The human eye is subject to a variety of disorders which degrade or totally destroy the ability of the eye to function properly. One of the more common of these disorders involves progressive clouding of the natural crystalline lens matrix resulting in the formation of what is referred to as a cataract. It is now common practice to cure a cataract by surgically removing the cataractous human crystalline lens and implanting an artificial intraocular lens in the eye to replace the natural lens. The prior art is replete with a vast assortment of intraocular lenses for this purpose. Examples of such lenses are described in the following U.S. Pat. Nos.: 4,254,509, 4,298,996, 4,409,691, 4,424,597, 4,573,998, 4,664,666, 4,673,406, 4,738,680, 4,753,655, 4,778,463, 4,813,955, 4,840,627, 4,842,601, 4,963,148, 4,994,082, 5,047,051.

As is evident from the above patents, intraocular lenses differ widely in their physical appearance and arrangement. This invention is concerned with intraocular lenses of the kind having a central optical region or optic and haptics which extend outward from the optic and engage the interior of the eye in such a way as to support the optic on the axis of the eye. My above-listed U.S. Pat. No. 5,047,051, which was filed concurrently with my earlier mentioned application Ser. No. 07/515,636, discloses an intraocular lens having a haptic anchor plate, an optic at the longitudinal center of the plate, and resilient haptic loops staked to the ends of the plate.

Up until the late 1980's, cataracts were surgically removed by either intracapsular extraction involving removal of the entire human lens including both its outer lens capsule and its inner crystalline lens matrix, or by extracapsular extraction involving removal of the anterior capsule of the lens and the inner crystalline lens matrix but leaving intact the posterior capsule of the lens. Such intracapsular and extracapsular procedures are prone to certain post-operative complications which introduce undesirable risks into their utilization. Among the most serious of these complications are opacification of the posterior capsule following extracapsular lens extraction, intraocular lens decentration, cystoid macular edema, retinal detachment, and astigmatism.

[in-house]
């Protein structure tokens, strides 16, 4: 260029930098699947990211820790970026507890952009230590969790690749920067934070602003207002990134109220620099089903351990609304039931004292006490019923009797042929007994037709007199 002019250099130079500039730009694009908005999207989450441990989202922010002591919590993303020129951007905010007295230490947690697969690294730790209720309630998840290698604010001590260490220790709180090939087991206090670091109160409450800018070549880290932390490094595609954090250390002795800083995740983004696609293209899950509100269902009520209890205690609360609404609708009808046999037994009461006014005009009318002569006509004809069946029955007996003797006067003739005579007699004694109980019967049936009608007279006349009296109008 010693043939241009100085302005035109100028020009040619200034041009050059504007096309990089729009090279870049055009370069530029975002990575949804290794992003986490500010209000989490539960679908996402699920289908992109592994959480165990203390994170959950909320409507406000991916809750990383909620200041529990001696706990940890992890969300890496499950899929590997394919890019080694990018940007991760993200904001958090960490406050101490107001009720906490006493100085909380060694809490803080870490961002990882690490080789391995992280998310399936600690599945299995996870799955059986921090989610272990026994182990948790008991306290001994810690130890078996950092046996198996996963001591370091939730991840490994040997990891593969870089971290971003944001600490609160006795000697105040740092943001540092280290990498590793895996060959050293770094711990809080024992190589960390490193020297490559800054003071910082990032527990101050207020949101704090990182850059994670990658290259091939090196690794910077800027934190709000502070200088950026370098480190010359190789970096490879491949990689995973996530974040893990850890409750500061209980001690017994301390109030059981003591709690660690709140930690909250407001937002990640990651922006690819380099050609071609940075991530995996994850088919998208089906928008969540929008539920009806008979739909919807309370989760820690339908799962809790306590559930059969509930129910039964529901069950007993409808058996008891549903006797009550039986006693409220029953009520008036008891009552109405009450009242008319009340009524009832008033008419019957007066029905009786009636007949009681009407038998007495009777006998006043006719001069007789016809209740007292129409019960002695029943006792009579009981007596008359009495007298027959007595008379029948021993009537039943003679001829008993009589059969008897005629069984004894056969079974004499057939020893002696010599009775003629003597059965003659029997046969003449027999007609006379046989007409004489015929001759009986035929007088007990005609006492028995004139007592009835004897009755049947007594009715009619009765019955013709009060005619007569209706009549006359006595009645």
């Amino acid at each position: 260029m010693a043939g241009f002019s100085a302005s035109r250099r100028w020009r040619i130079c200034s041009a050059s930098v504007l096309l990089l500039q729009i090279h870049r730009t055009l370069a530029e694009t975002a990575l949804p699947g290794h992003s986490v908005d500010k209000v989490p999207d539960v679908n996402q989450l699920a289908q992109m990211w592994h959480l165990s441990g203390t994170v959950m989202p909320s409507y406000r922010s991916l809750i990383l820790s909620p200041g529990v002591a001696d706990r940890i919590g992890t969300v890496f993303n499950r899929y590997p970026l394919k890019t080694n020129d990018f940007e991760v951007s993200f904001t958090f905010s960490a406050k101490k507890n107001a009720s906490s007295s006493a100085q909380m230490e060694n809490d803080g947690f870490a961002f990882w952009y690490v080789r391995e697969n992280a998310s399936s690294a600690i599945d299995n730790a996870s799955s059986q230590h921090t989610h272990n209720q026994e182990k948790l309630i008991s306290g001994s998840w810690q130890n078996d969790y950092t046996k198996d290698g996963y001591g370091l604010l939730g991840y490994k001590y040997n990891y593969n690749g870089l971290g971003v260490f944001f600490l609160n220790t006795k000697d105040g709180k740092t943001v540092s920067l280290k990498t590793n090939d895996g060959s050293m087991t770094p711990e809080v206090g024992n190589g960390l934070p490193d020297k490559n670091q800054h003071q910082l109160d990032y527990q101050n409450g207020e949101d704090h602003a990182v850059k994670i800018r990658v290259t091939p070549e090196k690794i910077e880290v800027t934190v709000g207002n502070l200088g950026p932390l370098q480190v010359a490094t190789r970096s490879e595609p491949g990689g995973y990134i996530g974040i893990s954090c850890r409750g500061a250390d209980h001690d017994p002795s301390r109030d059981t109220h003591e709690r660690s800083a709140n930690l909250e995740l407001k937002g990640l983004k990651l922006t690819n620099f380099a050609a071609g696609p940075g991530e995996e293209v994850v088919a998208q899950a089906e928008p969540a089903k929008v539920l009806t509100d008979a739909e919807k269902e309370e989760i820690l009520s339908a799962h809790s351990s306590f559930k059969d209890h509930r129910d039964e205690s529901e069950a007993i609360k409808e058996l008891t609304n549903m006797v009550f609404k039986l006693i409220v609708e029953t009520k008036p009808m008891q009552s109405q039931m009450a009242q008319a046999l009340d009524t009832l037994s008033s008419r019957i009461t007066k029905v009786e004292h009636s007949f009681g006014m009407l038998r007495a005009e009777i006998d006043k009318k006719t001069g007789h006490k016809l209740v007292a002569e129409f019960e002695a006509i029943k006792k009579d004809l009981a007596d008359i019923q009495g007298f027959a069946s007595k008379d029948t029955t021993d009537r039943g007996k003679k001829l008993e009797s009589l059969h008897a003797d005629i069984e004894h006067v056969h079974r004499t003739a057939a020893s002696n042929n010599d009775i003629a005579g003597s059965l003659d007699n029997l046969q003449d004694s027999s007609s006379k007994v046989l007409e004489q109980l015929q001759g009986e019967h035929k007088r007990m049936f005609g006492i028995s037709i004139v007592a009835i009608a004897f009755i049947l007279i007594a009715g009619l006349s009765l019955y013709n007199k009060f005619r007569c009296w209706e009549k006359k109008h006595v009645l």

Starting in the late 1980's, an improved surgical procedure called capsulorhexis (a form of anterior capsulotomy) was developed to alleviate or avoid the above and other post-operative complications and risks involved in intracapsular and extracapsular cataract extraction. Simply stated, capsulotomy involves forming an opening in the anterior capsule of the natural lens, leaving intact within the eye a capsular bag having an elastic posterior capsule, an anterior capsular remnant about the anterior capsulotomy, and an annular sulcus, referred to herein as a capsular bag sulcus, between the anterior capsule remnant and the outer circumference of the posterior capsule. This capsular bag remains attached about its periphery to the surrounding ciliary muscle of the eye by the zonules of the eye. The cataractous natural lens matrix is extracted from the capsular bag through the anterior capsulotomy by phacoemulsification and aspiration or in some other way after which an intraocular lens is implanted within the bag through the capsulotomy.